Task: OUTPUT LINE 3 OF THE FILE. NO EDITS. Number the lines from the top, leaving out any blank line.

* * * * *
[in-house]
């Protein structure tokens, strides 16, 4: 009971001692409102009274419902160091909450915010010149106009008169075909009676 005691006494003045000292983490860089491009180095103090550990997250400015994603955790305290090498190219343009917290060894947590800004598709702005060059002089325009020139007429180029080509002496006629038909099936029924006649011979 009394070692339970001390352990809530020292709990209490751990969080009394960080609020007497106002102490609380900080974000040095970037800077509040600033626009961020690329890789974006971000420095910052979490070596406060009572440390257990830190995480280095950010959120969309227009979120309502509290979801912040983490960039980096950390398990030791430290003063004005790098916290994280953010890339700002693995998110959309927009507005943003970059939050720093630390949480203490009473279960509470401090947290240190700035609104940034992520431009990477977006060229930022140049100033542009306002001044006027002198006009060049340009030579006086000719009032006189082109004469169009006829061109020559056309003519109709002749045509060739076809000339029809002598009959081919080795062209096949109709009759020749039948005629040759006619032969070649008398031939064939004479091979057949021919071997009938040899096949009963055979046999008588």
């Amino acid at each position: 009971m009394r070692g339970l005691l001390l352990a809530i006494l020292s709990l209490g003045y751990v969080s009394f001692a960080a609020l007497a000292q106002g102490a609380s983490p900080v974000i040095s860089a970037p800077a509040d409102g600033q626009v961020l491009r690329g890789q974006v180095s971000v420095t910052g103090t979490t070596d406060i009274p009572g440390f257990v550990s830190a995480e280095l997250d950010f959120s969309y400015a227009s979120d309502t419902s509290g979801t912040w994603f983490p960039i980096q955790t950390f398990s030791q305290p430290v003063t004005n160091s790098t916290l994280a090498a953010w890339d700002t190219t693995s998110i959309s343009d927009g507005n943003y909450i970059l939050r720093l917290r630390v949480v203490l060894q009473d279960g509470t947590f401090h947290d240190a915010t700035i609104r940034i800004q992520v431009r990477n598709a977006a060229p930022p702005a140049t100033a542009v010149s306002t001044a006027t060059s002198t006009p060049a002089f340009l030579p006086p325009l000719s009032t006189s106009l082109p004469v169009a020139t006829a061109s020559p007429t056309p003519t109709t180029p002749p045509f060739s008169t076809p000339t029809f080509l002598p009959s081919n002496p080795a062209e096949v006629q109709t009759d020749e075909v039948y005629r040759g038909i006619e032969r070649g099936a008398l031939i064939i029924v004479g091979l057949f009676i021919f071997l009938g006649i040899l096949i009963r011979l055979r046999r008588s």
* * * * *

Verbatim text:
């Amino acid at each position: 009971m009394r070692g339970l005691l001390l352990a809530i006494l020292s709990l209490g003045y751990v969080s009394f001692a960080a609020l007497a000292q106002g102490a609380s983490p900080v974000i040095s860089a970037p800077a509040d409102g600033q626009v961020l491009r690329g890789q974006v180095s971000v420095t910052g103090t979490t070596d406060i009274p009572g440390f257990v550990s830190a995480e280095l997250d950010f959120s969309y400015a227009s979120d309502t419902s509290g979801t912040w994603f983490p960039i980096q955790t950390f398990s030791q305290p430290v003063t004005n160091s790098t916290l994280a090498a953010w890339d700002t190219t693995s998110i959309s343009d927009g507005n943003y909450i970059l939050r720093l917290r630390v949480v203490l060894q009473d279960g509470t947590f401090h947290d240190a915010t700035i609104r940034i800004q992520v431009r990477n598709a977006a060229p930022p702005a140049t100033a542009v010149s306002t001044a006027t060059s002198t006009p060049a002089f340009l030579p006086p325009l000719s009032t006189s106009l082109p004469v169009a020139t006829a061109s020559p007429t056309p003519t109709t180029p002749p045509f060739s008169t076809p000339t029809f080509l002598p009959s081919n002496p080795a062209e096949v006629q109709t009759d020749e075909v039948y005629r040759g038909i006619e032969r070649g099936a008398l031939i064939i029924v004479g091979l057949f009676i021919f071997l009938g006649i040899l096949i009963r011979l055979r046999r008588s």